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Town Meeting - It's the Little Things

The Annual Town Meeting can last for days. Even if the business is accomplished in one day, the long hours can lure attendees into a state of soporific complacency. Voters may be so eager to wrap things up that they can overlook the small but critical matters. One of those small but critical matters is voting to dissolve Town Meeting. One town recently forgot this step and had to reconvene solely to dissolve the meeting. Note that the vote should be to dissolve, not adjourn or recess, the Town Meeting. A vote to adjourn or recess connotes a temporary suspension and should include a date and time to reconvene. Dissolution ends the meeting. The distinction is important, particularly in the case of representative Town Meetings, because certain deadlines run from the dissolution of the meeting. See, e.g., G.L. c. 43A, § 10, which allows for a petition for referendum on votes taken at a representative town meeting to be filed within seven business days of dissolution.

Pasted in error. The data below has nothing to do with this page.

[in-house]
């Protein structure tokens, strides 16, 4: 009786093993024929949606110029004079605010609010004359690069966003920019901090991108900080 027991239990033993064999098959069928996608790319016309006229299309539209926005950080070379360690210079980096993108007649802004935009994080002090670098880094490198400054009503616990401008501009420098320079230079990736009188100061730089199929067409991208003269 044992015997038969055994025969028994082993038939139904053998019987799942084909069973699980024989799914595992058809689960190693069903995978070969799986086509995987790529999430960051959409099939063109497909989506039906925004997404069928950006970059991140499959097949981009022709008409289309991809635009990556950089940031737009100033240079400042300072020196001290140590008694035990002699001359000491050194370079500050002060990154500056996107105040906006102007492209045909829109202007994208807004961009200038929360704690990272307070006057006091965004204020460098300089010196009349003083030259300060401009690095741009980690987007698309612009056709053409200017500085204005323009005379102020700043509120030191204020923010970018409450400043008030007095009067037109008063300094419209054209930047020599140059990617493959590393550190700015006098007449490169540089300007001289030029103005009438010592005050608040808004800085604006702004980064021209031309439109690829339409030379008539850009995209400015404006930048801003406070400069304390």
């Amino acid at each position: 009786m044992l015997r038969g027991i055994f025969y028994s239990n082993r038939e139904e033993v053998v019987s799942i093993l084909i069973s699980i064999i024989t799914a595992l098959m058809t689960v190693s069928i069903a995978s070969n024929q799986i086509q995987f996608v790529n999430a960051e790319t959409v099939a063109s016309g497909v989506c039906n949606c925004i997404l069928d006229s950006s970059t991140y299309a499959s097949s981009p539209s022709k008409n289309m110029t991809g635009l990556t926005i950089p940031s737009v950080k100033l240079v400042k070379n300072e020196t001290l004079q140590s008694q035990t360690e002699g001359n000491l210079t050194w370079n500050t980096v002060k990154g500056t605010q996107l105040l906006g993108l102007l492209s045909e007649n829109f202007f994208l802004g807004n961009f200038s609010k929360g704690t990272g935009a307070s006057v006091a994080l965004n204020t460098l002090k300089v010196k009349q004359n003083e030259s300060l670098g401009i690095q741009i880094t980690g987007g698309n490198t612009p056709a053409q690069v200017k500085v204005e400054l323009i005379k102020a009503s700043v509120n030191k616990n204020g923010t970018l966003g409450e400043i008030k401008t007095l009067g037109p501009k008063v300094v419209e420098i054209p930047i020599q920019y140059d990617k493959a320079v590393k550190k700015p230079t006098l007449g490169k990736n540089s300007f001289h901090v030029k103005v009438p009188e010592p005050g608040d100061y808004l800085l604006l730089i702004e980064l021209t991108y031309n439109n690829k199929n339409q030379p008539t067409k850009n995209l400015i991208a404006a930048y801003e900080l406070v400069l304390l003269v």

There are a couple of caveats to this instruction. Typically, the Town Meeting warrant includes the Town election. In that case, the vote should be to adjourn to the date of the election, thereafter to dissolve. And if your voters prefer to adjourn rather than to dissolve, the vote can be to adjourn sine die, meaning to adjourn without a day, which is deemed to be functionally the same as a vote to dissolve. Whatever your Town’s practice may be, be sure to vote so that your voters do not need to return simply to close the annual town business.  


General Opines that the Tax

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